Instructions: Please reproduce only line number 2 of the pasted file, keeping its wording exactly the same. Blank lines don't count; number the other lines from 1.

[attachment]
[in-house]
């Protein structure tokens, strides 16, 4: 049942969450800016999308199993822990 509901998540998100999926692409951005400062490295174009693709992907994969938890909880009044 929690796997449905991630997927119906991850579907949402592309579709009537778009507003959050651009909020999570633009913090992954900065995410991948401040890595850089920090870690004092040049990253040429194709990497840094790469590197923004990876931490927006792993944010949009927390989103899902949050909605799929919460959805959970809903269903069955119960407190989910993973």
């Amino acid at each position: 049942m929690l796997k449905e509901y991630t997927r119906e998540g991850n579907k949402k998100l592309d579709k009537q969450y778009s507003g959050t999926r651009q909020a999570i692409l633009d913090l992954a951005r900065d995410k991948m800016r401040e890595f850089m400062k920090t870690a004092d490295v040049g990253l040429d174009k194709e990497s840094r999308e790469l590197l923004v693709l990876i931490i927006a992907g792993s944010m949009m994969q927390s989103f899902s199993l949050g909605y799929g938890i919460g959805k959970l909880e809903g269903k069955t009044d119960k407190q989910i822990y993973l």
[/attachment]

């Protein structure tokens, strides 16, 4: 049942969450800016999308199993822990 509901998540998100999926692409951005400062490295174009693709992907994969938890909880009044 929690796997449905991630997927119906991850579907949402592309579709009537778009507003959050651009909020999570633009913090992954900065995410991948401040890595850089920090870690004092040049990253040429194709990497840094790469590197923004990876931490927006792993944010949009927390989103899902949050909605799929919460959805959970809903269903069955119960407190989910993973």